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Homework Help: Equality math problem

  1. Jun 4, 2010 #1

    Mentallic

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    1. The problem statement, all variables and given/known data
    I found this equality in the thread https://www.physicsforums.com/showthread.php?t=407130"
    [tex]
    cos\left(\frac{1}{3}arccos(z)\right) = \frac{\left(z + \sqrt{z^2-1}\right)^{1/3}}{2} + \frac 1 {2\left(z+\sqrt{z^2-1}\right)^{1/3}}
    [/tex]
    and I'd like to know how it works.

    Note: I haven't studied this, but I do know about complex numbers and I got some hints from that thread on what to do.


    3. The attempt at a solution
    First of all, I assumed it was true.

    For the left side of the equality, let [tex]y=cos\left(\frac{1}{3}arccos(z)\right)[/tex]

    so [tex]z=cos\left(3arccos(y)\right)[/tex]

    by trig identities, [tex]cos\left(3arccos(y)\right)=4y^3-3y[/tex]

    So the solutions to [tex]y=cos\left(\frac{1}{3}arccos(z)\right)[/tex] are the solutions (not exactly sure which of the 3) to the cubic [tex]4y^3-3y-z=0[/tex]

    and now taking the right side, [tex]y=\frac{\left(z + \sqrt{z^2-1}\right)^{1/3}}{2} + \frac 1 {2\left(z+\sqrt{z^2-1}\right)^{1/3}} [/tex]

    [tex]z+\sqrt{z^2-1}=cos(z)+isin(z)[/tex]

    simplifying this gives [tex]y=cos(z/3)[/tex]

    So hence for this equality to be true, [tex]4\left(cos(z/3)\right)^3-3\left(cos(z/3)\right)-z=0[/tex] for all z, but this isn't the case.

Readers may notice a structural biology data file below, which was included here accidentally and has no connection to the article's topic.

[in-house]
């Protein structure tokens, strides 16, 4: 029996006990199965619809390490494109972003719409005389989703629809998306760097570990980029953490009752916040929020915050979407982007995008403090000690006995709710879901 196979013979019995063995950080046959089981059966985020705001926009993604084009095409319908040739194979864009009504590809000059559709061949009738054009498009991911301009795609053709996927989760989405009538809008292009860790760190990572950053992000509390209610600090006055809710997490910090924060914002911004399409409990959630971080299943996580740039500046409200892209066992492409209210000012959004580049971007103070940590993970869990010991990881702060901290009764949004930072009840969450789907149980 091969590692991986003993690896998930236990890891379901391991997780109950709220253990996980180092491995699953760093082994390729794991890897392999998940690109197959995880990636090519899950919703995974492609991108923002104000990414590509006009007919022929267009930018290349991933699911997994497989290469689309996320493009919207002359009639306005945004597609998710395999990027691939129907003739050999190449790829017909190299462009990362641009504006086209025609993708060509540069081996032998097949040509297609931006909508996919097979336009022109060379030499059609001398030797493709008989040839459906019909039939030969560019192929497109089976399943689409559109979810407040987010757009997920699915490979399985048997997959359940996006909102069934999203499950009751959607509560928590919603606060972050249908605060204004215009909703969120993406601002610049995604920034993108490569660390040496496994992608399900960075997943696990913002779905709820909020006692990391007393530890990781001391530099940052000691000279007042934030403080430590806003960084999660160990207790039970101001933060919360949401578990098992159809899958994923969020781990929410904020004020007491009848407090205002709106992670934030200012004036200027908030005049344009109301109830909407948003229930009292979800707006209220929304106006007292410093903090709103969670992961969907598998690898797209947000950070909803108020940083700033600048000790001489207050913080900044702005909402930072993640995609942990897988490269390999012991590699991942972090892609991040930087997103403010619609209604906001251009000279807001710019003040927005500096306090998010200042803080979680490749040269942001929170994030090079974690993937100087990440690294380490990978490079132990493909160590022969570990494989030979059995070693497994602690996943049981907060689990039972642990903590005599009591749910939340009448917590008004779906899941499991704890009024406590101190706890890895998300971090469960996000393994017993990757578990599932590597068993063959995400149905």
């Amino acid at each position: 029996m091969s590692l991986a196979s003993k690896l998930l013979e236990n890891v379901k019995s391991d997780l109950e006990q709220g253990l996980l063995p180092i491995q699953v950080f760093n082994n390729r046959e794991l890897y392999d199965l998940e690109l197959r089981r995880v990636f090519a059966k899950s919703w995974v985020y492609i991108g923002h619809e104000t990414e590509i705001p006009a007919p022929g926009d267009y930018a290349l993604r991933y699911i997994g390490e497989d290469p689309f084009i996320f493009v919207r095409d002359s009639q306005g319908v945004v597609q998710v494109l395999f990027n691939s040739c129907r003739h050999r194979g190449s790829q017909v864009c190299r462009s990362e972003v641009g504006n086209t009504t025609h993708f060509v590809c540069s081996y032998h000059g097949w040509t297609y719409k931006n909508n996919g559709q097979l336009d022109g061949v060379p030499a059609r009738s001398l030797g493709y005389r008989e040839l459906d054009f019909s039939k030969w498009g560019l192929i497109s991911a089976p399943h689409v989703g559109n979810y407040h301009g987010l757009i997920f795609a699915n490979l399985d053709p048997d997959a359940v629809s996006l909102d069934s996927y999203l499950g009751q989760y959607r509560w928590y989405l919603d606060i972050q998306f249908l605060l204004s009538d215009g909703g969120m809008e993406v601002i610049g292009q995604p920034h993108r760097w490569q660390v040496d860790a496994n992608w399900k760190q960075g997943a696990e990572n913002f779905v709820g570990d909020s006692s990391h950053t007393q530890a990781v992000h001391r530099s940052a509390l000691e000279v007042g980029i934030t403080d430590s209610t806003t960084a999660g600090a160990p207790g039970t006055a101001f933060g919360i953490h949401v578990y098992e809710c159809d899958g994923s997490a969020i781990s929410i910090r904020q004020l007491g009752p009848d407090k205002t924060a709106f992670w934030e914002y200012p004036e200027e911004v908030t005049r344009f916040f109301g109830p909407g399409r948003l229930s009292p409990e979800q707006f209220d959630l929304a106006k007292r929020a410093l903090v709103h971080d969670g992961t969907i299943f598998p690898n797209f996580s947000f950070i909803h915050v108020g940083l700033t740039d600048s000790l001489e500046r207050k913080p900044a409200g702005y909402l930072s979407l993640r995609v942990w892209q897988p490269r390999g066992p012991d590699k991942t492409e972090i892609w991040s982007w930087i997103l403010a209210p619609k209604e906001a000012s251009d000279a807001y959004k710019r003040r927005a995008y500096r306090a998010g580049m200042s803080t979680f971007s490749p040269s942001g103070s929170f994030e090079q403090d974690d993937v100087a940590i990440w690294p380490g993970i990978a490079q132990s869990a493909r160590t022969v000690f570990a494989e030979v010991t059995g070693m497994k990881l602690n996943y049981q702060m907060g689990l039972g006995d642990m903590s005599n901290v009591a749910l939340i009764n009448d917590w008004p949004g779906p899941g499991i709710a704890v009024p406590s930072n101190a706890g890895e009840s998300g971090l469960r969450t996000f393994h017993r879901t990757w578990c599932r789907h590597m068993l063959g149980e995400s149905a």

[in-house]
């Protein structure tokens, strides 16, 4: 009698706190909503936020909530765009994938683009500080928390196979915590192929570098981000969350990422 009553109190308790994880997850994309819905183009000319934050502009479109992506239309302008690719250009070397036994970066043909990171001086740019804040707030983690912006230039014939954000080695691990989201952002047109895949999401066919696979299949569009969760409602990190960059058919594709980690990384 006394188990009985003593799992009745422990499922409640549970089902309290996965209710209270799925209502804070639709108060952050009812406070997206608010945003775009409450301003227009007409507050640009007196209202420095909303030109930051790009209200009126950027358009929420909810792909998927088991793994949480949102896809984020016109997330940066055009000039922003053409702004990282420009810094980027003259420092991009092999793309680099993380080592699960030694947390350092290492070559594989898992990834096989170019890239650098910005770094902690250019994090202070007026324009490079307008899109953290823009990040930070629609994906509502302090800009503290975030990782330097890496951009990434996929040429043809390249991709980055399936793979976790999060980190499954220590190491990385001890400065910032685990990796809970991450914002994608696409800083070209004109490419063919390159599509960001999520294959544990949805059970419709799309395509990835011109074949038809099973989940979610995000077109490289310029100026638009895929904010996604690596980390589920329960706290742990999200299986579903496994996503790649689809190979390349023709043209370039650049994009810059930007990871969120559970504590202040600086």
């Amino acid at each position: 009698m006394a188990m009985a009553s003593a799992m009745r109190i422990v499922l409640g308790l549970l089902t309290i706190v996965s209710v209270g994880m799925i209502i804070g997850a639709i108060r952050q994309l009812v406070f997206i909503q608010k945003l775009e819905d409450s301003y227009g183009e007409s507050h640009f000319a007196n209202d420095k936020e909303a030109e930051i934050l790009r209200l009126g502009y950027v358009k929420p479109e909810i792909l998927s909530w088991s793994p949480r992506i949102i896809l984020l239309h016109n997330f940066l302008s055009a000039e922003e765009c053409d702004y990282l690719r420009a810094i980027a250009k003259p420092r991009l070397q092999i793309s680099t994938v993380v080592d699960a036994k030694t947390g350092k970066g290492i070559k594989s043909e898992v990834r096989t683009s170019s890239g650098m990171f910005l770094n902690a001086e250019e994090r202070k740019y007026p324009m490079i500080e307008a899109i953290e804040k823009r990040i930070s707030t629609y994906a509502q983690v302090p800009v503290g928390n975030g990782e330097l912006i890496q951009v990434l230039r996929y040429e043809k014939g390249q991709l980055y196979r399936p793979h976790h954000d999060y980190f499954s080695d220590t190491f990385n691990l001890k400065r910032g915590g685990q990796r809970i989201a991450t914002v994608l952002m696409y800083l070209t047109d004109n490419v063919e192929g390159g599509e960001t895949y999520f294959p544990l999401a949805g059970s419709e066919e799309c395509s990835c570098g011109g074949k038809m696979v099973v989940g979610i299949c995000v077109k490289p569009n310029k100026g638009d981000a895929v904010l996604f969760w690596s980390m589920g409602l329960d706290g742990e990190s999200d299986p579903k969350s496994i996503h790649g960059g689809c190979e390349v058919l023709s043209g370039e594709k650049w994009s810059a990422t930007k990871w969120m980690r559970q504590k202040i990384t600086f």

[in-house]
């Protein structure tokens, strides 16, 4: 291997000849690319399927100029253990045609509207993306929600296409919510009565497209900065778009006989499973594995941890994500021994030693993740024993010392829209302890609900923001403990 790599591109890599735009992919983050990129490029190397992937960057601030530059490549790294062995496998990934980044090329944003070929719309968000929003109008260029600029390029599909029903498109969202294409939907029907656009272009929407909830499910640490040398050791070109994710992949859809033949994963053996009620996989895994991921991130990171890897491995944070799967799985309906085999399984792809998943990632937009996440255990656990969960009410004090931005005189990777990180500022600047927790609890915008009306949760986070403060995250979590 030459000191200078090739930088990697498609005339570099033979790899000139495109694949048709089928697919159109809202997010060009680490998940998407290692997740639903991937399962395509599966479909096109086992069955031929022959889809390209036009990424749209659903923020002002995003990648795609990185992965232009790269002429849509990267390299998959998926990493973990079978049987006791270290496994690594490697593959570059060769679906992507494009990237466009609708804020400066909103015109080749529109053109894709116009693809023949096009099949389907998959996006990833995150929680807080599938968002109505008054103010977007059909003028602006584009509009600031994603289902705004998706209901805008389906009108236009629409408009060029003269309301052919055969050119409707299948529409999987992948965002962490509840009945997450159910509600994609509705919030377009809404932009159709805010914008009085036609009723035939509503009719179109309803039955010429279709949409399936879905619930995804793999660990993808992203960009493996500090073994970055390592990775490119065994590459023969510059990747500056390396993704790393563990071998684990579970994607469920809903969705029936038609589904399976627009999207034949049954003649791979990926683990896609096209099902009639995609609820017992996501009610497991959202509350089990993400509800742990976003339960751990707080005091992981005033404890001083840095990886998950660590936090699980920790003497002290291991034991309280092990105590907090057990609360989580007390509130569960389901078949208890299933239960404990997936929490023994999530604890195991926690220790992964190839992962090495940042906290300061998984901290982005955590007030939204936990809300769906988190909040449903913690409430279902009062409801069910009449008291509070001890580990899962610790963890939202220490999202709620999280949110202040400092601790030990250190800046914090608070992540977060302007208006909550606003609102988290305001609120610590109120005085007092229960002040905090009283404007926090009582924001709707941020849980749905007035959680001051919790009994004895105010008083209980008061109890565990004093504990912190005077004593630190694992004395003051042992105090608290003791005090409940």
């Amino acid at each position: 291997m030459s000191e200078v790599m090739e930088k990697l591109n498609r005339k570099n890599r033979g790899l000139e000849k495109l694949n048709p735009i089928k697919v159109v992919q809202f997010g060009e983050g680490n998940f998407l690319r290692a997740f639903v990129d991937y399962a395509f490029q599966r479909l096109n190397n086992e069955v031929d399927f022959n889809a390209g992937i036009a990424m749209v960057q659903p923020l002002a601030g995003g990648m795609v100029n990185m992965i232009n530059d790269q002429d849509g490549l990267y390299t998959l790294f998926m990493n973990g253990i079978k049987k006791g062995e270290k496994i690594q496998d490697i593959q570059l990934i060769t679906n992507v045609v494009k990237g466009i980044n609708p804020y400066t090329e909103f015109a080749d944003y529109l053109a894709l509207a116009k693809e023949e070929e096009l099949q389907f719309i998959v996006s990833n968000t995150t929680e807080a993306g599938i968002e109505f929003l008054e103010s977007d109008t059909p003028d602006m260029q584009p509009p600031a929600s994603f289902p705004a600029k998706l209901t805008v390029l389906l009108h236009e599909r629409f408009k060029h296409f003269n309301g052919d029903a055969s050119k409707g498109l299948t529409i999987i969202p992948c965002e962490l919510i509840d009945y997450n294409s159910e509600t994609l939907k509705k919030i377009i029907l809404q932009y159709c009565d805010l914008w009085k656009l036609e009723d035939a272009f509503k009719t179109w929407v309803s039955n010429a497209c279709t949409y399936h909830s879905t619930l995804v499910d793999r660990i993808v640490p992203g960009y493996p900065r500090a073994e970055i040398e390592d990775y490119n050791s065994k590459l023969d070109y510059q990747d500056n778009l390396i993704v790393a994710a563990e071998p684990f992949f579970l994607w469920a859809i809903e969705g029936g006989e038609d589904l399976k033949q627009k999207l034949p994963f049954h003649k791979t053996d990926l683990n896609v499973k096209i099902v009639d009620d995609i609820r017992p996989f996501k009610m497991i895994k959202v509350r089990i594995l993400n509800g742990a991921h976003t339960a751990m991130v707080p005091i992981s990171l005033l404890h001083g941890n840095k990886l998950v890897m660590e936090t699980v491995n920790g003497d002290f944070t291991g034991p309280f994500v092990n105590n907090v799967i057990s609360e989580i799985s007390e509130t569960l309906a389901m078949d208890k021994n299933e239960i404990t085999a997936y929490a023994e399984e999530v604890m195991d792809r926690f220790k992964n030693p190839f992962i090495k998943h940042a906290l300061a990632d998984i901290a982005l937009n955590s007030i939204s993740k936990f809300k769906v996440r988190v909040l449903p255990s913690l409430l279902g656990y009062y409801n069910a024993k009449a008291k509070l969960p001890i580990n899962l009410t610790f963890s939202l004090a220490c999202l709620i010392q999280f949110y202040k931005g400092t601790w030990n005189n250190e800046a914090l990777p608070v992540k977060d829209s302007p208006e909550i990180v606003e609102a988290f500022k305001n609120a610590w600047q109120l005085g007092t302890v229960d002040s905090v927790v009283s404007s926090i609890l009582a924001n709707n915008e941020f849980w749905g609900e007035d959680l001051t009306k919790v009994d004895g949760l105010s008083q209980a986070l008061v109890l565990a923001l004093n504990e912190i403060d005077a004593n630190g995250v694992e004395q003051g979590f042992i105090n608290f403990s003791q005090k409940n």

Please help me understand this more :smile:
     
    Last edited by a moderator: Apr 25, 2017
  2. jcsd
  3. Jun 4, 2010 #2

    tiny-tim

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    Hi Mentallic! :smile:
    You mean [itex]4\left(cos(z/3)\right)^3-3\left(cos(z/3)\right)-cos(z)=0[/itex], which is true …

    just expand cos(z/3 + 2z/3). :wink:
     
  4. Jun 4, 2010 #3

    Mentallic

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    Re: Equality?

    But [tex]z=cos\left(3arccos(y)\right)[/tex]

    and [tex]cos\left(3arccos(y)\right)=4y^3-3y[/tex] where [tex]y=cos\left(\frac{1}{3}arccos(z)\right)[/tex]

    So shouldn't it then be [tex]4y^3-3y=z[/tex] ???

    Yeah if I change it to cos(z) it works, but I still don't see where I've gone wrong.
     
  5. Jun 4, 2010 #4

    tiny-tim

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    You're interchangeably using z as an angle and as a cosine.

    In particular, your …
    isn't true. :wink:

    (unless cosz = z)
     
  6. Jun 4, 2010 #5

    Mentallic

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    Re: Equality?

    Oh of course... :blushing:
     
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